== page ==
While the function of sleep remains a mystery, many of the most successful theories on sleep function, including synaptic downscaling, memory consolidation, developmental maturation, and even many theories on sleep restoration require that sleep must substantially influence aspects of brain plasticity. We demonstrate that increasing sleep restores brain functions supporting short-term memory in each of 12 classic memory mutants without specifically rescuing the causal molecular lesion or structural defect. We also demonstrate that sleep can rescue brain functions supporting long-term memory as assessed by courtship conditioning. Elucidating the underlying molecular mechanisms may shed new light on processes related to sleep function and may ultimately provide a roadmap for using sleep as a therapeutic to slow or reverse cognitive decline associated with degenerative disease and perhaps developmental disorders. Thus, in this proposal we will: 1) identify the circuits that are required to support sleep-dependent changes in adaptive behavior, 2) manipulate specific genes to determine if they are required for sleep induced restoration of memory, and 3) Determine whether the therapeutic role of sleep extends to disorders in which species of toxic proteins can actively impair neuronal functions and/or kill neurons.

Public Health Relevance

We have shown that sleep can restore plasticity to a large collection of well characterized mutants including in a Drosophila model of Alzheimer's disease. We propose to determine how sleep can benefit the brain so as to provide insights into how sleep might be used to slow or reverse cognitive decline associated with degenerative disease, psychiatric disorders.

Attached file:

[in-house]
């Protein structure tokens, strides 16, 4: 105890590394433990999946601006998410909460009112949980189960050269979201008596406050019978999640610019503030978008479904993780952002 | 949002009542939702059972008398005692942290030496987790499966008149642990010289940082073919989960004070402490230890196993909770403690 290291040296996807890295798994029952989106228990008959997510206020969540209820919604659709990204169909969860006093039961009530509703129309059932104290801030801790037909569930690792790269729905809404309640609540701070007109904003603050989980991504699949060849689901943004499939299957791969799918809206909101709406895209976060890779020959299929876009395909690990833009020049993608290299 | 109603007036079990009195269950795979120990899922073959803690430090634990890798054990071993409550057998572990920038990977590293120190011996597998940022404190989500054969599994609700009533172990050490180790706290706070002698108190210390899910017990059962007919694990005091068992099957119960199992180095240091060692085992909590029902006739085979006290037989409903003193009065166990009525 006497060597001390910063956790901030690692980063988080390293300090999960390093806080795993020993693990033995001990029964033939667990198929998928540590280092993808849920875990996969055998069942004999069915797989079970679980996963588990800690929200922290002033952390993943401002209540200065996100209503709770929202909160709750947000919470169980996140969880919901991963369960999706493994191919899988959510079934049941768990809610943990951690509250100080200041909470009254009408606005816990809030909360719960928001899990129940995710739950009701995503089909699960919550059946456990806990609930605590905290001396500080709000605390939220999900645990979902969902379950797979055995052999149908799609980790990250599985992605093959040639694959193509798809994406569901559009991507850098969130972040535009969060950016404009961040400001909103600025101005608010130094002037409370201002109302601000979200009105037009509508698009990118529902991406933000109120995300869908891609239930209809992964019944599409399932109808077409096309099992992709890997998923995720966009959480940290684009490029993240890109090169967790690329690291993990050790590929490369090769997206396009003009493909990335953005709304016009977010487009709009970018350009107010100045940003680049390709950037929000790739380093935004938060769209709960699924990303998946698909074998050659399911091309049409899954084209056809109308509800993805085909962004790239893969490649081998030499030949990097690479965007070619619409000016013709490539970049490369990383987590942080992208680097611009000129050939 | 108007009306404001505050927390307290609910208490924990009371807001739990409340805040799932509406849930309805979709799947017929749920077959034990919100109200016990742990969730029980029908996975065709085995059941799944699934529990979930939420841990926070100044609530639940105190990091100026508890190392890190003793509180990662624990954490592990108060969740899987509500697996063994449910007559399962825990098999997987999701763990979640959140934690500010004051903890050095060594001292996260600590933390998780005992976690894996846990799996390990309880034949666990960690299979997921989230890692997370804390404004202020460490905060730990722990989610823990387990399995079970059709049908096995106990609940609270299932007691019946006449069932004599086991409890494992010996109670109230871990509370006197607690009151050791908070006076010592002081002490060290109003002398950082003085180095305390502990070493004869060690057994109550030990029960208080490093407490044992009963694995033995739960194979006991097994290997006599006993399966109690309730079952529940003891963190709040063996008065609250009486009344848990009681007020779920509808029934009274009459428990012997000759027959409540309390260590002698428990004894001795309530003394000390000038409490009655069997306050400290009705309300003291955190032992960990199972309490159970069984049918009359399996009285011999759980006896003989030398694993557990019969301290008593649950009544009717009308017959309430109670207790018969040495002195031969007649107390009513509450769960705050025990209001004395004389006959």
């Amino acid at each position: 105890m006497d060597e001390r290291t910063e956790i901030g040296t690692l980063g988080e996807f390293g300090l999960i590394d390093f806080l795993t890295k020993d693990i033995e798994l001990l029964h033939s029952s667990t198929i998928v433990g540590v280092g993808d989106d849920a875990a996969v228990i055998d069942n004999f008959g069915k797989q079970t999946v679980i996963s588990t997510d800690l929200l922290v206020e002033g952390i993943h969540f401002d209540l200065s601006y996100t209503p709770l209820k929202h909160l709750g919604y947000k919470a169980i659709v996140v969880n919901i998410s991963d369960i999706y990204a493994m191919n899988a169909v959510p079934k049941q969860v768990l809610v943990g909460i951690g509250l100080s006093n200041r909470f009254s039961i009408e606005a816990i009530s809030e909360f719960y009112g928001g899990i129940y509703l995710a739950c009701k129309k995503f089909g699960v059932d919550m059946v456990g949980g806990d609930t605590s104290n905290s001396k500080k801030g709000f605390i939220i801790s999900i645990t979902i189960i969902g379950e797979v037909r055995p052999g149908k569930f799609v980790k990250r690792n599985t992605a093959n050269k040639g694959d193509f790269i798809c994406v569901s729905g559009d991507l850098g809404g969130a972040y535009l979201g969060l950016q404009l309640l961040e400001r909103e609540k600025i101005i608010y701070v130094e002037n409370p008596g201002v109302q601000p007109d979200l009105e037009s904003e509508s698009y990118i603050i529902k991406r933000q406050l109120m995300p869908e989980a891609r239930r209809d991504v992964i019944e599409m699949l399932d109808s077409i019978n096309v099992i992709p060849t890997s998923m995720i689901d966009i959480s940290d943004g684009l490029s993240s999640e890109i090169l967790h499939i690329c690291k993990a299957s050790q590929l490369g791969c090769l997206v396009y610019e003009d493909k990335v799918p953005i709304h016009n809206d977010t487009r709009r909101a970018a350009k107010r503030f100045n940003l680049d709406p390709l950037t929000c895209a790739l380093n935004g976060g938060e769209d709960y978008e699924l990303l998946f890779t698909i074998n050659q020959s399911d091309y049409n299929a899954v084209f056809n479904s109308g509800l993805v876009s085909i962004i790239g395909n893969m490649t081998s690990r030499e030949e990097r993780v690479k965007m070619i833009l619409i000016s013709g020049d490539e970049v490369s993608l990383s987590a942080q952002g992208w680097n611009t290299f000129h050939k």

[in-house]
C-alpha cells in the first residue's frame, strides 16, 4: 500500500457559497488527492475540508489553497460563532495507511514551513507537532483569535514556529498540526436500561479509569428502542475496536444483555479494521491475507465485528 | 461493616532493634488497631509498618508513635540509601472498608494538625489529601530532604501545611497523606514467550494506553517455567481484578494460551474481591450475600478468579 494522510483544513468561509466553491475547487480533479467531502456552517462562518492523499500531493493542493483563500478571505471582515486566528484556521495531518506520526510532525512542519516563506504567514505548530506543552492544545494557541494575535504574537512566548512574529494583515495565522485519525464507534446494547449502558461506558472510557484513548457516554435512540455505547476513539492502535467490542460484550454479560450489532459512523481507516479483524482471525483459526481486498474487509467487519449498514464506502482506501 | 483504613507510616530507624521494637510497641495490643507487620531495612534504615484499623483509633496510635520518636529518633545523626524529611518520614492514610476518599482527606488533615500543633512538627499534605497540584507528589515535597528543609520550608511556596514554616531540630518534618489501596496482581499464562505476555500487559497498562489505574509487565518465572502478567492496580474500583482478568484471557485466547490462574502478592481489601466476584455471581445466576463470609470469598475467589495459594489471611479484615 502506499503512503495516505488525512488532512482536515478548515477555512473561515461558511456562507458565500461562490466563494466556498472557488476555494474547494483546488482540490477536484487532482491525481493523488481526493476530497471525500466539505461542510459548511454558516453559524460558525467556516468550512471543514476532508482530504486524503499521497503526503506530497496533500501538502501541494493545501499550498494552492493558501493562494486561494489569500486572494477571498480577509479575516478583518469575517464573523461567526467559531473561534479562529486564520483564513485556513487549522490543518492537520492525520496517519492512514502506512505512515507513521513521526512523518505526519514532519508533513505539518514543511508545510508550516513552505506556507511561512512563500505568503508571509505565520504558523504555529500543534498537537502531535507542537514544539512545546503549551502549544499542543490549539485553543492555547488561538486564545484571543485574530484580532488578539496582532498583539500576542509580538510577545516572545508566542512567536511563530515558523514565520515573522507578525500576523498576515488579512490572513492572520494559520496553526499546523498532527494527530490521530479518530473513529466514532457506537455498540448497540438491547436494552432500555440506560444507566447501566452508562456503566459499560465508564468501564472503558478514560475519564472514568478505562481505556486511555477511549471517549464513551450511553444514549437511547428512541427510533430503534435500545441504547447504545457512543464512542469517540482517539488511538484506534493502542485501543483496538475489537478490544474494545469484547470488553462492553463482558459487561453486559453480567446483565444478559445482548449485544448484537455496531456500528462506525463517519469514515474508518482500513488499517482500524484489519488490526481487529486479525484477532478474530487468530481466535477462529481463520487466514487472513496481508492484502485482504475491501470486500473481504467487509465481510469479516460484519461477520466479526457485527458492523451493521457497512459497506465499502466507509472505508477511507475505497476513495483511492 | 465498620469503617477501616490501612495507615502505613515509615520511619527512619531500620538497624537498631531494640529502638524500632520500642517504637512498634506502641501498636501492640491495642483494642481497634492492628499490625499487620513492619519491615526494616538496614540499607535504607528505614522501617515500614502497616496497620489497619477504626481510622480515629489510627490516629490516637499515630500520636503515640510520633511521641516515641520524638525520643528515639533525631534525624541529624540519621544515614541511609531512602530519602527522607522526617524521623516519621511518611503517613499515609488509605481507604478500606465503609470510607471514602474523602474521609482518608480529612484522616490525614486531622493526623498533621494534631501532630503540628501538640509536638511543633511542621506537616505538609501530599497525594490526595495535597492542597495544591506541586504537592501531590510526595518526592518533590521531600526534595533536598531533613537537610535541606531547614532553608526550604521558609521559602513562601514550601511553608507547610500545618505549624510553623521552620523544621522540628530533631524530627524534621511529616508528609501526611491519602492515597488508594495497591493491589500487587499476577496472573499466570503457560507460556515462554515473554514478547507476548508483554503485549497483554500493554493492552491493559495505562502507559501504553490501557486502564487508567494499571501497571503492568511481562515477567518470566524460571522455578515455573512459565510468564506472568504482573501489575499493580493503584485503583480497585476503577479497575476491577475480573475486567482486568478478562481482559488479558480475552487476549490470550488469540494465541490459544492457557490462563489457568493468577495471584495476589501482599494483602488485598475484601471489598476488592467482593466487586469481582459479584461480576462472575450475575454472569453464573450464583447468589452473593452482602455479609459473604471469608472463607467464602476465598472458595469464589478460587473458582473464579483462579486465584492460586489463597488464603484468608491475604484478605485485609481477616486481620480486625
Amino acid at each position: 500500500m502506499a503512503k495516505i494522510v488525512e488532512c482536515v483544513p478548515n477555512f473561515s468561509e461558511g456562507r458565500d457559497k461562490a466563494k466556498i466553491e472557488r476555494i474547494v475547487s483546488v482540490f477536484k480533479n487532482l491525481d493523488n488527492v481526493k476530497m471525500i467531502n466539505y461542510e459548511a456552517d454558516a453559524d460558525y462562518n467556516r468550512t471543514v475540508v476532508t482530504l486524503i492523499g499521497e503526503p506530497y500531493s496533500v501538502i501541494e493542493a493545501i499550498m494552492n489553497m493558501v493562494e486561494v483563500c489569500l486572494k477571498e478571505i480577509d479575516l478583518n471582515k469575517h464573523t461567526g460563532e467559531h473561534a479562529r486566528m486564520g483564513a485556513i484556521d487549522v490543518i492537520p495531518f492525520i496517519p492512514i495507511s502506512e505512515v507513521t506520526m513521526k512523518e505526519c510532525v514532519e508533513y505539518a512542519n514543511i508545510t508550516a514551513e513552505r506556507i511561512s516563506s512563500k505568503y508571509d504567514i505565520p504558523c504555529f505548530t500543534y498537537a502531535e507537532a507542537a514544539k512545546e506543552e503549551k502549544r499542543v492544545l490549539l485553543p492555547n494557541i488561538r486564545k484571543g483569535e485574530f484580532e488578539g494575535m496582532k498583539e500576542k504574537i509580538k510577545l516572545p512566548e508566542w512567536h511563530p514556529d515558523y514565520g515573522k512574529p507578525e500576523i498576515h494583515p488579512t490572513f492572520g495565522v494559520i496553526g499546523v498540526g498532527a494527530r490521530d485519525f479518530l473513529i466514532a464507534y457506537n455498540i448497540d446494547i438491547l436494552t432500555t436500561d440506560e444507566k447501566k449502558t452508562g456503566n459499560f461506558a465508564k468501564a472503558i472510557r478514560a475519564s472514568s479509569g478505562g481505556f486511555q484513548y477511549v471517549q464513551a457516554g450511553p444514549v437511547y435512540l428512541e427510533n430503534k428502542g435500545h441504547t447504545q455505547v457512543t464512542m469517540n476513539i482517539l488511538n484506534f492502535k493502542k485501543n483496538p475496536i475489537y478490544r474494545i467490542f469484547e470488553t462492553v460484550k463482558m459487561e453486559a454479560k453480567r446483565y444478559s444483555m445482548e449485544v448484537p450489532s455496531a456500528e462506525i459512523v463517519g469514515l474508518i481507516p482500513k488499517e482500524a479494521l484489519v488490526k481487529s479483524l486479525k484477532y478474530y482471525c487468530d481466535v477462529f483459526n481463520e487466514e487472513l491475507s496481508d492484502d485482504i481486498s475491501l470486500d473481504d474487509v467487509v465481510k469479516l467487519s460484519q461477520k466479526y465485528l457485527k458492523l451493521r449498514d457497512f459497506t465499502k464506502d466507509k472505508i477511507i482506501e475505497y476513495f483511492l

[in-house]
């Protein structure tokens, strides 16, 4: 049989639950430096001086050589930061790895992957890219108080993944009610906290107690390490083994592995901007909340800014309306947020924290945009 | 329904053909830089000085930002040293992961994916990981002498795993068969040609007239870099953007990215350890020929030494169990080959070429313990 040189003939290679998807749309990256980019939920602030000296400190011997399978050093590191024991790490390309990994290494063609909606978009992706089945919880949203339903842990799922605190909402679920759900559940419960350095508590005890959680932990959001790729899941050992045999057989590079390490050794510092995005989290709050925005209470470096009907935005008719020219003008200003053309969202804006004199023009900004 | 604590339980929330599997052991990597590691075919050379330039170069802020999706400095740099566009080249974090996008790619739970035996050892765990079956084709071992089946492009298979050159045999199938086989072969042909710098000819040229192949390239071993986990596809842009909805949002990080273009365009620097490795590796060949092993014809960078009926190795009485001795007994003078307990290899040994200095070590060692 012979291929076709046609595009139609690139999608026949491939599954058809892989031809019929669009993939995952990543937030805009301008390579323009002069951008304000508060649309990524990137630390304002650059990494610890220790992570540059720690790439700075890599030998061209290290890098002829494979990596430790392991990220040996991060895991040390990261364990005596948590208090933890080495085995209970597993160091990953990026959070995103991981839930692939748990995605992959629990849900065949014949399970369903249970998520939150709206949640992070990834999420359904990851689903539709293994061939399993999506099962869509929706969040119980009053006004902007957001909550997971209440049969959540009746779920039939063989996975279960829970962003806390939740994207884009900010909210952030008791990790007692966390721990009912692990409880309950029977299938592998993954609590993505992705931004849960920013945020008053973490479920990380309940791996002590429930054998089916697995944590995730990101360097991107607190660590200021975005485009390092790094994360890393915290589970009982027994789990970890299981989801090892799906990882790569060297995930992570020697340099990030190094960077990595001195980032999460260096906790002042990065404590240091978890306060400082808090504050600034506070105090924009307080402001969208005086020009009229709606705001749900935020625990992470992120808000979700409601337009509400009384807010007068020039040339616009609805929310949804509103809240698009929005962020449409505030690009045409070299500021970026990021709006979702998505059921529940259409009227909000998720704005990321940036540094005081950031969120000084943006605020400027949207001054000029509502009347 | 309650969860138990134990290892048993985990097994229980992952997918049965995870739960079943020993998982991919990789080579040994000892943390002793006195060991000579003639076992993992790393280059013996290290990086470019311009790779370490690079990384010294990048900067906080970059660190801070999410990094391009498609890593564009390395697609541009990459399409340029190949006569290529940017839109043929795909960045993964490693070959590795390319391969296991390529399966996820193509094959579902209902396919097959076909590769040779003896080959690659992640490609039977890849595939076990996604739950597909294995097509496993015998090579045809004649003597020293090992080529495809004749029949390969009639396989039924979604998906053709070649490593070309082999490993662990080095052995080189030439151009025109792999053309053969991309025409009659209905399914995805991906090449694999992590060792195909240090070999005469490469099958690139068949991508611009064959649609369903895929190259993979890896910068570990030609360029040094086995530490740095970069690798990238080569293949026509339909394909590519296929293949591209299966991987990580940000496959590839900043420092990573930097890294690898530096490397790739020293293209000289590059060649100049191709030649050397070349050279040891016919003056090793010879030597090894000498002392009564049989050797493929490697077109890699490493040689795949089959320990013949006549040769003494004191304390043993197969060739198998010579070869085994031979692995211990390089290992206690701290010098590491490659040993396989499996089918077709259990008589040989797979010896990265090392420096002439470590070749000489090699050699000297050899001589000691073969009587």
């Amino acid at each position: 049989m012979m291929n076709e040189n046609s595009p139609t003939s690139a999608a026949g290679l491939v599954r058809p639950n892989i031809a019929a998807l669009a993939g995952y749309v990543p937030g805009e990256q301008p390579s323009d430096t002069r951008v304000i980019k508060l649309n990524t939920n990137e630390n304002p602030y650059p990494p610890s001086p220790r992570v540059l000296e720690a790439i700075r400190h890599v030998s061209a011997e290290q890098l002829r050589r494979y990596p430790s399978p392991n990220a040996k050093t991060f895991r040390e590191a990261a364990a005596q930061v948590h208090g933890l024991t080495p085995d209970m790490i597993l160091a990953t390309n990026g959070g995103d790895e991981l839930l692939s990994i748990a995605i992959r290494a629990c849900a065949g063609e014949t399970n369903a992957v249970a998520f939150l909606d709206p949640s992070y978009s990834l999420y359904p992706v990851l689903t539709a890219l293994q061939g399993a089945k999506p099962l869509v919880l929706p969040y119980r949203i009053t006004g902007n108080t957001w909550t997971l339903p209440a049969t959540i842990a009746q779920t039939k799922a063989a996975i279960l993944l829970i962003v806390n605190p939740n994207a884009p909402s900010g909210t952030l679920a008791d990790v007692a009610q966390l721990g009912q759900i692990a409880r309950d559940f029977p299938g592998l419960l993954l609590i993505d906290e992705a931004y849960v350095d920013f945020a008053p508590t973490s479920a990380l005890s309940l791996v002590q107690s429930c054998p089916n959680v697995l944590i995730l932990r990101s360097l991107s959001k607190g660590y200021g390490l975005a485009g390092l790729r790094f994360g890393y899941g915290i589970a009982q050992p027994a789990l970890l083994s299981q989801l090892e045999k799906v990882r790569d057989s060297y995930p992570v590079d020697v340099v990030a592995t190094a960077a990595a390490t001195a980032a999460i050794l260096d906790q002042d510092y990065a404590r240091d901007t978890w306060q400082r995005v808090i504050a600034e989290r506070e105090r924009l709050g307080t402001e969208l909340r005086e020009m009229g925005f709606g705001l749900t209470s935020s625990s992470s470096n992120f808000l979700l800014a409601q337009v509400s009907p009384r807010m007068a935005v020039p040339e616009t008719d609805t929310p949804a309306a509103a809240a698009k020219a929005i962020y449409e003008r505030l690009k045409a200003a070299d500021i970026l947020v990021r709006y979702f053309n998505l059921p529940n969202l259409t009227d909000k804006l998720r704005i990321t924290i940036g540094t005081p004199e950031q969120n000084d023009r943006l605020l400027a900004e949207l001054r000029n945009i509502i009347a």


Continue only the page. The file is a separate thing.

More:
National Institute of Health (NIH)
Research Project (R01)
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Molecular Neurogenetics Study Section (MNG)
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He, Janet
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Washington University
Schools of Medicine
Saint Louis
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Dissel, Stephane; Seugnet, Laurent; Thimgan, Matthew S et al. (2015) Differential activation of immune factors in neurons and glia contribute to individual differences in resilience/vulnerability to sleep disruption. Brain Behav Immun 47:75-85
Donlea, Jeffrey M; Ramanan, Narendrakumar; Silverman, Neal et al. (2014) Genetic rescue of functional senescence in synaptic and behavioral plasticity. Sleep 37:1427-37
Thimgan, Matthew S; Gottschalk, Laura; Toedebusch, Cristina et al. (2013) Cross-translational studies in human and Drosophila identify markers of sleep loss. PLoS One 8:e61016
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Donlea, Jeffrey; Leahy, Averi; Thimgan, Matthew S et al. (2012) Foraging alters resilience/vulnerability to sleep disruption and starvation in Drosophila. Proc Natl Acad Sci U S A 109:2613-8
Seugnet, Laurent; Suzuki, Yasuko; Donlea, Jeff M et al. (2011) Sleep deprivation during early-adult development results in long-lasting learning deficits in adult Drosophila. Sleep 34:137-46
Donlea, Jeffrey M; Thimgan, Matthew S; Suzuki, Yasuko et al. (2011) Inducing sleep by remote control facilitates memory consolidation in Drosophila. Science 332:1571-6
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Thimgan, Matthew S; Suzuki, Yasuko; Seugnet, Laurent et al. (2010) The perilipin homologue, lipid storage droplet 2, regulates sleep homeostasis and prevents learning impairments following sleep loss. PLoS Biol 8:
Donlea, Jeffrey M; Ramanan, Narendrakumar; Shaw, Paul J (2009) Use-dependent plasticity in clock neurons regulates sleep need in Drosophila. Science 324:105-8

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